Thumbnail image of a yellow ware undecorated soup plate - when clicked on will open a larger image. Thumbnail image of an undecorated plate, impressed mark Sharpe’s Derbyshire on reverse.  Thomas Sharpe (Sharpe, Brothers & Co.) company began production c. 1821 - when clicked will open a larger image view. Thumbnail image of a yellow ware undecorated soup plate sherd - when clicked will open a larger image view.  Thumbnail image of a banded yellow ware mug from 18BC27, when clicked on will open a larger image view. Thumbnail image of a bulbous shaped banded pitcher from 18BC27, when clicked on will open a larger image view. Thumbnail image of a creamer or gravy server with molded floral motif from 18BC27, when clicked on will open a larger image view. Thumbnail image of a banded yellow ware mug with applied handle from 18BC27, when clicked on will open a larger image view. Thumbnail image of a yellow ware undecorated flower pot - when clicked on will open a larger image. Thumbnail image of a large bowl fragment with applied slip in blue from 18BC27, when clicked on will open a larger image view. Thumbnail image of a mocha thistle pattern jug from a private collection - when clicked on will open a larger image view. Thumbnail image of a Molded mixing bowl with an apple green glaze from a private collection - when clicked on will open a larger image view. Thumbnail image of a candlestick with flint - when clicked on will open a larger image view. Molded and green glazed vessel of indeterminate form – probably serving dish.  Green glaze covers both the interior and exterior of the vessel. Molded and green glazed vessel of indeterminate form – probably large plate or serving dish.  Green glaze covers both the interior and exterior of the vessel. Molded and green glazed vessel of indeterminate form – probably serving dish or large plate.  Green glaze covers both the interior and exterior of the vessel. Unidentified hollow vessels, one molded with a corn kernel motif and the other a basket weave.  The corn molded fragment has a pale pink interior glaze. Corn was a popular motif in majolica ceramics. Pitcher in private collection. This vessel is representative of the inexpensive lead glazed imitations of Jasper stoneware, produced in the first half of the 19th century. Dipped pearlware mug with greyish-brown slip, to which sprig molded figures have been applied.  This vessel is representative of the inexpensive lead glazed imitations of Jasper stoneware, produced in the first half of the 19th century. In this closup of vessel on left, in the damaged area above the legs in the figure on the right, the unglazed greyish color of the slip is visible where portions of the sprig molded design have flaked away. Bone china saucer with light blue floral motif.  Note that the floral basket is enclosed within a larger molded motif. Bone china bowl, possibly a slop bowl, with a light blue thistle and shamrock sprig molded motif.  This vessel is badly stained - possibly known as Chelsea sprig pattern, dated by the Museum Victoria in Victoria, Australia as circa 1880, based on archaeological context. Queen’s ware (creamware) ashtray with sprig molded grapevine design. Closeup detail of plate shown on left - Queen’s ware (creamware) ashtray with sprig molded grapevine design. Printed mark “WEDGWOOD of Etruria & Barlaston, Made in England” dating after c. 1940 (Godden 1964:660).  The impressed mark reads “Wedgwood 4 C 65”, meaning that this vessel was made in April of 1965 (Godden 1964:659). Bone china sugar dish with blue floral sprigging.  It is part of a largely complete teaware set previously owned by the Ogle family, former owners of Belair Museum. This bone china cup in the Blue Chelsea pattern bears the post 1962 mark of Adderleys Ltd. (Godden 1964:25), attesting to the production of this type of sprig decorated ware into the second half of the twentieth century. Copyright © 2002 by Maryland Archaeological Conservation Lab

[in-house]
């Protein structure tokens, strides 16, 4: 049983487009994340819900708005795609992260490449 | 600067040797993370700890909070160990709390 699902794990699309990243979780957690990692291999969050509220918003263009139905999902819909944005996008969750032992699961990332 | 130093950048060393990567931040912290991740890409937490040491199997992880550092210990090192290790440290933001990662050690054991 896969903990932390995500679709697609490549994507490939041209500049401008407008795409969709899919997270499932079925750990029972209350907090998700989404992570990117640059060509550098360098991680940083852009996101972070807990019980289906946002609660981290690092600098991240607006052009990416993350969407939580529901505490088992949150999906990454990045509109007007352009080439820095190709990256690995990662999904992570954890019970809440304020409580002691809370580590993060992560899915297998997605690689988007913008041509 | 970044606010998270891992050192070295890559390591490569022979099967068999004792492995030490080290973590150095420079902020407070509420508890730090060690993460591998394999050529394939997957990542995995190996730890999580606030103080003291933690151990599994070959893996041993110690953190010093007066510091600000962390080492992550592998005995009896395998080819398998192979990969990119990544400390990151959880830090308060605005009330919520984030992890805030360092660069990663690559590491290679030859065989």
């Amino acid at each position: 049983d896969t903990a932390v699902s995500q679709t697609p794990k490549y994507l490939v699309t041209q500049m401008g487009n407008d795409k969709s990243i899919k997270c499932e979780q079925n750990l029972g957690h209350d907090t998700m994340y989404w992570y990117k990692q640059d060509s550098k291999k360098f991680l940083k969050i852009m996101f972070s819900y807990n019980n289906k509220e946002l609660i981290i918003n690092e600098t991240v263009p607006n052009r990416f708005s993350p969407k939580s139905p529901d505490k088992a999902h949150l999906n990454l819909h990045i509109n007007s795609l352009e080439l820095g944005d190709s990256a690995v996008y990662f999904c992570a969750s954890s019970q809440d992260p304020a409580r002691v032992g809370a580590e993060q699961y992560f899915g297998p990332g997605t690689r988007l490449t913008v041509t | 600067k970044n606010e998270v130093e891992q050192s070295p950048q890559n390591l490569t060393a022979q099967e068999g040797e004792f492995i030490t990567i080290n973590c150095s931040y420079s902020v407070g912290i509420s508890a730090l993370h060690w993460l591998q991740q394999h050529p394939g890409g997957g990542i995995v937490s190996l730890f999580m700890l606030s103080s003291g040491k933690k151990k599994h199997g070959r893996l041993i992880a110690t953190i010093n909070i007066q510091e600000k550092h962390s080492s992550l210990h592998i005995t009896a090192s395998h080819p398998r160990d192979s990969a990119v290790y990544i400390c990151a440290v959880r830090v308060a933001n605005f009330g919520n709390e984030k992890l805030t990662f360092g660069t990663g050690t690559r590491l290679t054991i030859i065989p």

Updated:  07/10/18